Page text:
Column: ‘Cancel Culture’ to the rescue: A response to the president’s exoneration


Photo credit: Cameron Smith from, licensed for reuse.

The United States Capitol building stands after a violent insurrection on Jan. 6, 2021, that killed 5 and injured more than 140. Donald Trump has been impeached for his role in inciting the insurrection.

By Charlotte Tragos, Columnist

Cancel culture will be the final check against the partisan absolution of a guilty Donald Trump.  How did we get here?

The advancement of our human project requires the freedom to share competing ideas. Armed with the superpower of our conviction, we can advocate for ideals even when they run against an equally passionate believer with opposing views. Through these disagreements, we are forced to shed the comfort of our past and reach for new values. Evolution itself is the gift of our most precious right: the right to free speech, which our founders enshrined as our First Amendment in the Constitution of the United States. And yet despite its great importance, free speech is also dangerous, because like other great powers, it is easily corruptible. When does free speech go too far?

It is difficult to draw a line because the drawer must stand on one side and must lose their impartiality. Who can say what’s right to say? 

The second impeachment trial sought to convict Former President Donald J. Trump for crossing the line on the single charges that he incited violence through defamatory lies. But however repugnant and unpresidential Trump’s conduct, it must be said that calls to violence are a truly American pastime. And, the truth is always subjective, especially in America where we celebrate the whistleblower who bravely stands up to the big institutions. Who should we trust with the truth?

Our modern democratic society has promoted our elected representatives to lie because their popularity seems to be mostly determined by their willingness to tell people not what is most real but what they most want to hear. They are not all created equal — some tell more lies than others and some tell bigger lies than others. It is in these subtle distinctions that we the people are called upon to pay the most careful attention and decide what is too dangerous to ignore.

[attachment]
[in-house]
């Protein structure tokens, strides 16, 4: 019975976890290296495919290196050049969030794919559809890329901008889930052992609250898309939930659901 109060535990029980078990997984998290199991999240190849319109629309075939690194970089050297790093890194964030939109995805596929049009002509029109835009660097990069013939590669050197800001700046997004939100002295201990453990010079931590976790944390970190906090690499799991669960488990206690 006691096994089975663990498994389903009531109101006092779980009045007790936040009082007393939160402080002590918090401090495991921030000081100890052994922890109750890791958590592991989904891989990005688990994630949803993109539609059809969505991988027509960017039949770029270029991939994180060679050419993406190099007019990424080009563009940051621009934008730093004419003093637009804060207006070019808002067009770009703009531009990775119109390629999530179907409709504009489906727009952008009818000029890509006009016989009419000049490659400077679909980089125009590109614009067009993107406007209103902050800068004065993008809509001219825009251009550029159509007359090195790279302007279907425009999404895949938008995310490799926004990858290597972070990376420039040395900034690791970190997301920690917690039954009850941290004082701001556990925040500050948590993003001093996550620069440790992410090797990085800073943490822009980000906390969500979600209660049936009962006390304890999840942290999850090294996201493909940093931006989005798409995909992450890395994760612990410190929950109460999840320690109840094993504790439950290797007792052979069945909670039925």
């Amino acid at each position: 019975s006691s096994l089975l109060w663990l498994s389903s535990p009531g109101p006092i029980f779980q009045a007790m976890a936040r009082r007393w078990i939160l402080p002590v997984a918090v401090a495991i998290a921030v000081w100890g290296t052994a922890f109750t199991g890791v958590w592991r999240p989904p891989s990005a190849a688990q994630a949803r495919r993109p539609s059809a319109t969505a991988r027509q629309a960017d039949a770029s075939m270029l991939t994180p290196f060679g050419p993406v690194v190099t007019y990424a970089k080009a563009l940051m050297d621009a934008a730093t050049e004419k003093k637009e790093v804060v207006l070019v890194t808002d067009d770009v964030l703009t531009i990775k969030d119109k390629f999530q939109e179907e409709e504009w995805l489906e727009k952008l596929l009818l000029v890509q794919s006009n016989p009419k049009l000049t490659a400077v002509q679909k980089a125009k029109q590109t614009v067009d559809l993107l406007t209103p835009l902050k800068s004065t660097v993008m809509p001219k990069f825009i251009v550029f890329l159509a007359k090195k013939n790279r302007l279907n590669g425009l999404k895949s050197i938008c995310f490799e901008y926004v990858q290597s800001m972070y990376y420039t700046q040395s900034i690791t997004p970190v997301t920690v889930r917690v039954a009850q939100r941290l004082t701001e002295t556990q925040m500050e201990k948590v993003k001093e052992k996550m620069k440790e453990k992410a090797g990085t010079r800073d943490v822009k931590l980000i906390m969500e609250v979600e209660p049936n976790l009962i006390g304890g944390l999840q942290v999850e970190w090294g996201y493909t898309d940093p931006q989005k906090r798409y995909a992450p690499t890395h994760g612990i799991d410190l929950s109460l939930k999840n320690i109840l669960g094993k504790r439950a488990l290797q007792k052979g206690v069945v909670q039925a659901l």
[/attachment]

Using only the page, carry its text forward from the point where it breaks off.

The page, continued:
In our imperfect system where lawmakers are lawbreakers, we, being private citizens, must stand up to power and wield our own free speech to make decisions and influence the outcome. This is the Cancel Culture phenomenon, one in which regular people have the ability to reach above the conflicted rulers of our capitalist democracy and use their voice to affect real and immediate change without ever having to resort to violence. Some people resent Cancel Culture, and they do so because it has the audacity to draw a line and to decide when someone has gone too far and deserves to be silenced.

Cancel Culture emerges as a necessary remedy to lawlessness. The general American public does not wield a gavel or create laws but instead use our iPhone to create the political agenda for our public servants. We have the power to inspire change, create movements, and draw our individual lines, answering the question individually: where does free speech go too far? Cancel Culture becomes productive and essential as it exposes dangerous liars who, in spreading disinformation, encourage violence against those they oppose. In so doing, Cancel Culture serves the cause of creating the political climate, the free speech our founders envisioned.

Only six Republicans crossing party lines voted that Trump’s second impeachment should proceed to trial, and only saw seven Republicans in the Senate voted to convict. The rest are small-minded cowards whose vision does not extend past their own immediate self-interest to reach for the universal ideals of a country seeking greatness. And so the cancellation of Trump’s will be left to the people who will shun his already tarnished brand and push corporations and local governments to scuttle their affiliation with his name. Cancel culture to the rescue!